Why You Should Skimp on Pasalubong When Traveling

Recently updated on: September 20, 2023

Traveling is one of the best activities to spend our money on because it opens our eyes to the beauty of other places and other people's cultures.

And with the piso fares and promos, traveling has never been more accessible to Filipinos.

However, one thing Filipinos often do during travel that makes their trip costlier and a little more stressful than necessary is the longstanding tradition of giving pasalubong.

So, let's talk a little more about the Filipino pasalubong culture and why it makes sense to skimp on it a little bit.

Woman Looking At The Map
Photo by Leah Kelley on Pexels.com

The Filipino Pasalubong Culture

Filipinos have a pasalubong culture that has been existing for a long time and has proved to have an important cultural significance as it strengthens bonds among families and friends.

For those unfamiliar to this culture, a "pasalubong" is a gift or souvenir that someone who traveled to a distant place will bring back for their friends and families. It came from the word "salubong," which is to meet or to welcome.

A pasalubong is usually a local food or delicacy, like the dried mangos and danggit from Cebu, strawberry and ube jams from Baguio, durian from Davao, or Dunkin' Donut self-proclaiming as the "pasalubong ng bayan."

Aside from food, local products are also a common pasalubong. like keychains, ref magnets, dreamcatchers, and pens. However, it can also be as big as chairs and tables, or the most sought-after pasalubong - the balikbayan box.

Why You Should Skimp on Pasalubong on Your Next Trip

While the tradition of giving pasalubong has been embedded in Filipino culture, it also has downsides. However, I want to emphasize that what I'm saying is only to skimp or be economical on your pasalubongs.

I learned this from a friend during my first vacation to Cebu and Bohol in 2016. While shopping for pasalubong in a local market, I noticed that he only bought one tank top and nothing else.

Curiously, I asked him why he didn't buy any pasalubong for his friends, families, or workmates. He simply said he didn't have the money to spend on pasalubong. This made sense to me, and I also incorporated it in my travels.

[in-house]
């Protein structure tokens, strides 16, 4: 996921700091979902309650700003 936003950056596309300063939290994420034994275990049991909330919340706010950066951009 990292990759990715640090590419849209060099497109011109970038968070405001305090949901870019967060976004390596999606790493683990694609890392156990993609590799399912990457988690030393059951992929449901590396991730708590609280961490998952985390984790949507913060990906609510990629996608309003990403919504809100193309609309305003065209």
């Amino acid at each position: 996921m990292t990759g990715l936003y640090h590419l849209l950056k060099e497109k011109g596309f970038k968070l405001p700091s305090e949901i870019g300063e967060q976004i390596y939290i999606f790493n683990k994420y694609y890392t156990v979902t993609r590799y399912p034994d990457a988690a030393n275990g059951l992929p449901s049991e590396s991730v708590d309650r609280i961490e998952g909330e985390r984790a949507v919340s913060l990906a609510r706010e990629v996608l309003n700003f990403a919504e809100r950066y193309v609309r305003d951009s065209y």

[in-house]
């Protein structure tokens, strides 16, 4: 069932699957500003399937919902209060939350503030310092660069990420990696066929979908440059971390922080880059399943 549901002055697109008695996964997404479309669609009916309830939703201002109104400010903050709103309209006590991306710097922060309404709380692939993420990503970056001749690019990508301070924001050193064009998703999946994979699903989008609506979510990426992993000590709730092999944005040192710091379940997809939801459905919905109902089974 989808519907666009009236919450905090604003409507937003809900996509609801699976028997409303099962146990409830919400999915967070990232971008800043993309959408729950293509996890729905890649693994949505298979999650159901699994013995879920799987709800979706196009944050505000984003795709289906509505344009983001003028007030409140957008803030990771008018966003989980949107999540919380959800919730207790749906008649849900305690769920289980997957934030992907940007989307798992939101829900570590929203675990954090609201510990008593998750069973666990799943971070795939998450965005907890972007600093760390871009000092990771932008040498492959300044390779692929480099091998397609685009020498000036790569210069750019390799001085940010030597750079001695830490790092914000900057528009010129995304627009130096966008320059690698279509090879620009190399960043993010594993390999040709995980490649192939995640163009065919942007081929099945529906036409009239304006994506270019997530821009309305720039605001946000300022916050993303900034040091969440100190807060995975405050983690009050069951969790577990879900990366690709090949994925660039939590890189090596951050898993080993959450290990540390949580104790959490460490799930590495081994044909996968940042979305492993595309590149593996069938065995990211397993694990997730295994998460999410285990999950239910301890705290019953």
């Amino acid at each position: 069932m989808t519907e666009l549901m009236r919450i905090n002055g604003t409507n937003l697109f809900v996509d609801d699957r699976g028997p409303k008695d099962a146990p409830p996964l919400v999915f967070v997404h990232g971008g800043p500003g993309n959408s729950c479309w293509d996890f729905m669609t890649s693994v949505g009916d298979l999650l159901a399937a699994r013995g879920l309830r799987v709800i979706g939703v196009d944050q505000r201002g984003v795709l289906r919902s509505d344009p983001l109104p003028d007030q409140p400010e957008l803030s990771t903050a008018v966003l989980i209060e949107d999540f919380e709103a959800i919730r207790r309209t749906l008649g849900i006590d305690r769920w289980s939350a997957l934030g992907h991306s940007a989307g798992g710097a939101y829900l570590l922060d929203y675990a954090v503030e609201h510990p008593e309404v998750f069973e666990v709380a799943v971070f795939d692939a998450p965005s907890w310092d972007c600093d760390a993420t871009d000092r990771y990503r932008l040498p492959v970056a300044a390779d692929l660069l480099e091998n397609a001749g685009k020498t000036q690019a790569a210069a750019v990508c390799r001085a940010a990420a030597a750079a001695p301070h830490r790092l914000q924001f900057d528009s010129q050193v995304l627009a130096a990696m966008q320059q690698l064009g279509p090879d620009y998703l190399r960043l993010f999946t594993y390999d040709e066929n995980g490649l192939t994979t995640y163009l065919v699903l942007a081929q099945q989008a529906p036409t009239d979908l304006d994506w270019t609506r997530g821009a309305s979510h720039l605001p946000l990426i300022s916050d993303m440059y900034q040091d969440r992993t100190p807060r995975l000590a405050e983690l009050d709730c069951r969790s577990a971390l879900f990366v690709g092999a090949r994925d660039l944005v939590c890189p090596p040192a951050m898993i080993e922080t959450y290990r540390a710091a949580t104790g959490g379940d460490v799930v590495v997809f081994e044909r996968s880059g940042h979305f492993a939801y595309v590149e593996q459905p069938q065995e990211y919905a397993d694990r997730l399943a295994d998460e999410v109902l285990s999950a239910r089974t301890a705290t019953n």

However, I want to re-emphasize that this is not to discourage or kill the tradition of pasalubong. I just want to share why you should skimp on pasalubong on your next trip.

1. You can save more on your travel expenses.

Suppose you're a budget traveler and have spent plenty of time researching the best ways to save travel money for food, transportation, and accommodation. Then it would make sense to spend less money on pasalubong.

However, this tip is not exclusive to budget travelers. It also applies to those who have a lot of friends and families. Can you imagine buying each of them a keychain or coin purse? That will only inflate your expenses unnecessarily.

So, instead of buying individual pasalubong for everyone you know, you can buy one per group. Then, you can use the money you saved for your future travels.

For example, buying 50 keychains for your friends, family, officemates, and a few extra at P25 per piece would translate to P1,250. Then, another five T-shirts at P250 each would be P1,250. Totaling to an additional P2,500 just for the pasalubong.

However, if you buy each group a big enough snack pack at P300 each, assuming you have three groups, then it would only amount to P900, less than half the price you'll spend for the keychains.

2. You can limit your baggage weight and space.

Aside from additional expenses, pasalubongs can also increase your baggage weight and take up space from your luggage. This is especially frustrating for those who like traveling light.

When we had a family travel to Cebu in 2022, my mother wanted to buy what seemed to be every family she knew a 200g pack of dried mango.

Though the price was relatively cheap since we were buying from the dried mango processing plant in Mandaue, the volume of what she wanted was too much. We feared the airport would disallow the additional baggage.

What happens next is a typical "strategy" that I, someone who loves traveling light, didn't want. It was to distribute the weight of the pasalubongs to everyone's bags to maintain the weight.

So, if you want to avoid carrying unnecessary weight on your bags while traveling, limit your pasalubongs.

3. You can skip the part about people comparing pasalubongs and tampuhan.

The frustrating part of giving pasalubongs is the usual ungratefulness of the receivers. For instance, you gave one a T-shirt and another a pack of delicacies.

Then, instead of a thank you, the receiver of the delicacy asked why you gave him food instead of a shirt, even if he was not supposed to get any pasalubong because you were not close.

Then, there is also a great chance of people not receiving any pasalubong, resulting in displeasure or tampo.

This can be a funny experience sometimes, but more often, I just want to skip the drama of Filipino's toxic traits of comparisons. This may also result in someone calling you a kuripot.

You need to remember that the purpose of your vacation is to enjoy and relax, and you should not be stressed about focusing on how much you should spend on pasalubong.

Final Thought

The Philippines' pasalubong culture is a treasured tradition for many. Some may even go out of their way to buy pasalubong for everyone and ensure no one is left out.

Unfortunately, travel can already be stressful, and pasalubong should not be mandatory. So, buy pasalubong for the people you love, and don't get pressured into purchasing everyone's share.

Remember, enjoy your travel and experience other cultures.

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